While some people may say they have to have perfect weather in order to have a perfect trip, I disagree. Sometimes it takes the bad weather to make you really appreciate the moments of good weather. In the case of my recent trip to Norway, specifically to see the Aurora Borealis (or Northern Lights) for the first time, we didn’t have one solidly clear night until the night before we were leaving to go home. And even in that instance, we had to drive to Sweden to find clear skies. The wait, the many miles logged, and the many hours spent in that van chasing the aurora was worth it for that last light show, though! First, before I get ahead of myself, I want to share a helpful photography gear list, good websites to know, and then some of the “teaser” photos of the nights when the aurora was trying to poke through the cloud cover earlier in the week.
Photography Gear List
- DSLR camera, preferrably with a full frame sensor and one that can withstand extreme cold
- Lenses: fast wide-angle lenses like a 24mm f/1.4 (this is what I used) or 14-24mm f/2.8
- Solid tripod
- A ballhead that will allow you to move the camera mount easily to chase a fast aurora and that will allow you to shoot straight up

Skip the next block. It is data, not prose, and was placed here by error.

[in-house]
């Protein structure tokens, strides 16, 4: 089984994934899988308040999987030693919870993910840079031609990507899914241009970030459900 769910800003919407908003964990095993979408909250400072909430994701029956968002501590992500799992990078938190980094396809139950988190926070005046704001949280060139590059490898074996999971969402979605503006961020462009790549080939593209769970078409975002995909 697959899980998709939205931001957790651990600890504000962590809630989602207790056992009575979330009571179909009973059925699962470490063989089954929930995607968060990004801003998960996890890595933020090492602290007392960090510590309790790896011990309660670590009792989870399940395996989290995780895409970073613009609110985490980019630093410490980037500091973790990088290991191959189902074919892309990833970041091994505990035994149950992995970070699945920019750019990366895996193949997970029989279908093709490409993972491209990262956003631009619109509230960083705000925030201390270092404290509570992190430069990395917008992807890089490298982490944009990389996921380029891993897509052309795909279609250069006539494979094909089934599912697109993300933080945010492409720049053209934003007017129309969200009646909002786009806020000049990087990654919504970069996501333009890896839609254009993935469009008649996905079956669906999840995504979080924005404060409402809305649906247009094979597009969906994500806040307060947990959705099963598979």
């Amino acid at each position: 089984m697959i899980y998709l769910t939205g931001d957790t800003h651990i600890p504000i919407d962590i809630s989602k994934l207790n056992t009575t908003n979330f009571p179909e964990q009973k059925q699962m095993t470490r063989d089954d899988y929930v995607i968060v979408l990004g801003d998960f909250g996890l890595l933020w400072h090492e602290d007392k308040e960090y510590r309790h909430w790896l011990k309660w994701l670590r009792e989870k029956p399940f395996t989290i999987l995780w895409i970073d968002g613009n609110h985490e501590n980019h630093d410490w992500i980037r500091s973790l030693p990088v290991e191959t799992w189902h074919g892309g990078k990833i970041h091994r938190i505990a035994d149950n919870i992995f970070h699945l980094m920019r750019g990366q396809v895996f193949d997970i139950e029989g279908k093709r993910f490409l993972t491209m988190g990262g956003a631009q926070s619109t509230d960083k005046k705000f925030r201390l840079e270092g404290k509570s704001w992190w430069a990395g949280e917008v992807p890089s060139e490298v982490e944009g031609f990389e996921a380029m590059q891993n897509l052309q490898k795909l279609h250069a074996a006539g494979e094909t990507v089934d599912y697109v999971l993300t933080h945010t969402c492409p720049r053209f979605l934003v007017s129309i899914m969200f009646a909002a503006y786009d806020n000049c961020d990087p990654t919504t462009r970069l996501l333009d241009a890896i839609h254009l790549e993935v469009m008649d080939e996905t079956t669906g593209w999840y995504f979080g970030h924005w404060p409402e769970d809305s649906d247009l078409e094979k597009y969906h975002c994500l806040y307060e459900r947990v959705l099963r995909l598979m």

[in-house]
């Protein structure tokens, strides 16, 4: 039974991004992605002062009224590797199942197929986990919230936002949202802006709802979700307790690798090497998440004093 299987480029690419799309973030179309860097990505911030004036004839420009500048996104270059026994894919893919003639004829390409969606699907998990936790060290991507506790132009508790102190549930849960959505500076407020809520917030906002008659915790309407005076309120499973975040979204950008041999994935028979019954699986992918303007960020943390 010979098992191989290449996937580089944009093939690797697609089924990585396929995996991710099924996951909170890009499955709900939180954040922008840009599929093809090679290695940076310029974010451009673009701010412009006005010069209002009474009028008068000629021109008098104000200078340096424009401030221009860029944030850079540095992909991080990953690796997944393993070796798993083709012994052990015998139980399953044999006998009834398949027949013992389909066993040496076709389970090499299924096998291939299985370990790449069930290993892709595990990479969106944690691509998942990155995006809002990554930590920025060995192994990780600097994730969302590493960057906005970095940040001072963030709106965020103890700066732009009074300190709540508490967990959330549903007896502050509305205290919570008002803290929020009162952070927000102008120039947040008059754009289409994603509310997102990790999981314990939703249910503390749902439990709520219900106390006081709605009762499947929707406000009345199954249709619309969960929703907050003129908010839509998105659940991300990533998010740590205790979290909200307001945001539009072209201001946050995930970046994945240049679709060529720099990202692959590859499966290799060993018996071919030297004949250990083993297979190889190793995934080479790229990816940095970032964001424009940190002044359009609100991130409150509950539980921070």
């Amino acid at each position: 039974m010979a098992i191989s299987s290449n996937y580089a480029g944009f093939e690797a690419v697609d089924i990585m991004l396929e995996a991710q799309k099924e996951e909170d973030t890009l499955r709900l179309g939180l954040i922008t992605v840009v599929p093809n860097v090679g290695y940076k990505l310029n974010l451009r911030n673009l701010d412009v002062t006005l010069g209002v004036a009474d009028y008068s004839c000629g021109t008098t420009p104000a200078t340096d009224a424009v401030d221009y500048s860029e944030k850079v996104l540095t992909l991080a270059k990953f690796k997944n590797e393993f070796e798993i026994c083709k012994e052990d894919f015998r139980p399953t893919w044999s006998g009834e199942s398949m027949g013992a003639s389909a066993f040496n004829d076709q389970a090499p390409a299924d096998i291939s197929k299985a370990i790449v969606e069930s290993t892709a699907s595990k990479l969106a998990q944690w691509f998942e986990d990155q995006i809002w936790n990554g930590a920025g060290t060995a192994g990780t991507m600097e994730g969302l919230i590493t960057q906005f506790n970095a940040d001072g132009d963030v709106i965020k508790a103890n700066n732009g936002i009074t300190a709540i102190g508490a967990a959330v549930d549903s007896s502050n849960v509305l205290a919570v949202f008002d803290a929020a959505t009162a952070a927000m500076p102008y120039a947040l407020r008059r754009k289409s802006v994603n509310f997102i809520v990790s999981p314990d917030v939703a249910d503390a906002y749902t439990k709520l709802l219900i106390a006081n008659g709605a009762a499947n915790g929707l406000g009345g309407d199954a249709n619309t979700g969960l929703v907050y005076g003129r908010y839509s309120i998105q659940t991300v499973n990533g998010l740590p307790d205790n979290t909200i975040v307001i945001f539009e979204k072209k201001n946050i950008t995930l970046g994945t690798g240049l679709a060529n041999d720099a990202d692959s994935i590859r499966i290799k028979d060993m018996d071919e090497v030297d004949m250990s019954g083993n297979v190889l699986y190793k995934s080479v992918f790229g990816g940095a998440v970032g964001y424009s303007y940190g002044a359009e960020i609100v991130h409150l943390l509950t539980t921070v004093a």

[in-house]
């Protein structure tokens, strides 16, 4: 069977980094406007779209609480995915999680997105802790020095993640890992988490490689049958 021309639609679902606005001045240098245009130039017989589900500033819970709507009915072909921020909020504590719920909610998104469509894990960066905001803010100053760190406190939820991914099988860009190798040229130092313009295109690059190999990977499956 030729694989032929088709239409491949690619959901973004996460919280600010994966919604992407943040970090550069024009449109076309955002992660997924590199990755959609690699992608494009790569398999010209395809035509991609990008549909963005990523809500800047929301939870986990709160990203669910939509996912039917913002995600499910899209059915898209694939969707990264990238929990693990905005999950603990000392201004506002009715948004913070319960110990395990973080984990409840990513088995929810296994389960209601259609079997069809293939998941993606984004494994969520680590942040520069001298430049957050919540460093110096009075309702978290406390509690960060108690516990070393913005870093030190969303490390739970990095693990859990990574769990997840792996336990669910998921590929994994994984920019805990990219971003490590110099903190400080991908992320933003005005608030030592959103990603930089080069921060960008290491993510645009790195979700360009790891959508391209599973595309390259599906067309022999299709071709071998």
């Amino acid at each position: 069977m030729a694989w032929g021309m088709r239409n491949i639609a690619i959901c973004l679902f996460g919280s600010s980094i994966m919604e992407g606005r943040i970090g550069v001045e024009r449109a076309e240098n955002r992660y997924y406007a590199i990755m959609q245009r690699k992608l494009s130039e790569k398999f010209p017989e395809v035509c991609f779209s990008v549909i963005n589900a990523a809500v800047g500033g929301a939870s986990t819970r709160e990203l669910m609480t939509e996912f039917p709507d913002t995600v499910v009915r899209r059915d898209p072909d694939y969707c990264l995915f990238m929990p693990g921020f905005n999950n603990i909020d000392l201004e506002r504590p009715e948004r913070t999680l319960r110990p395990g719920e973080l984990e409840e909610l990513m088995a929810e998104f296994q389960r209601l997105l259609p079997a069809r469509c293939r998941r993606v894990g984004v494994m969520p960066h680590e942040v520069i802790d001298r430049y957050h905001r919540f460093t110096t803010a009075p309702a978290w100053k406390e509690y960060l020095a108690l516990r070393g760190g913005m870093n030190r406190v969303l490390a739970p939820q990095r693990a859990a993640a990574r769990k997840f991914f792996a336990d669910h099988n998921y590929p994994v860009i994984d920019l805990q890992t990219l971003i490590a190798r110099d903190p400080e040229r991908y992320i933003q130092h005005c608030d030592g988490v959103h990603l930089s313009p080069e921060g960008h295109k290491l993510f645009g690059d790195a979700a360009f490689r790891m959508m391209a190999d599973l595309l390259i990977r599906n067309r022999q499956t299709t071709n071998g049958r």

- Microfiber lens cloths because when the cold starts to frost over your gear, you will be wiping the ice off the lens frequently
- SD cards with large memory capacity because you’re going to shoot a lot of photos
- Several batteries, fully charged (I took four)
- L-bracket, for quick changes from portrait to landscape
- Wired shutter release
- Headlamp to assist you in the dark setting up
- Large plastic bag for warming up your camera after the night shoot
- Cold weather gear for yourself!
- Scandinavian Weather Site
- Northern Lights Activity Tracker – this site has a magnetometer reading that indicates the aurora activity level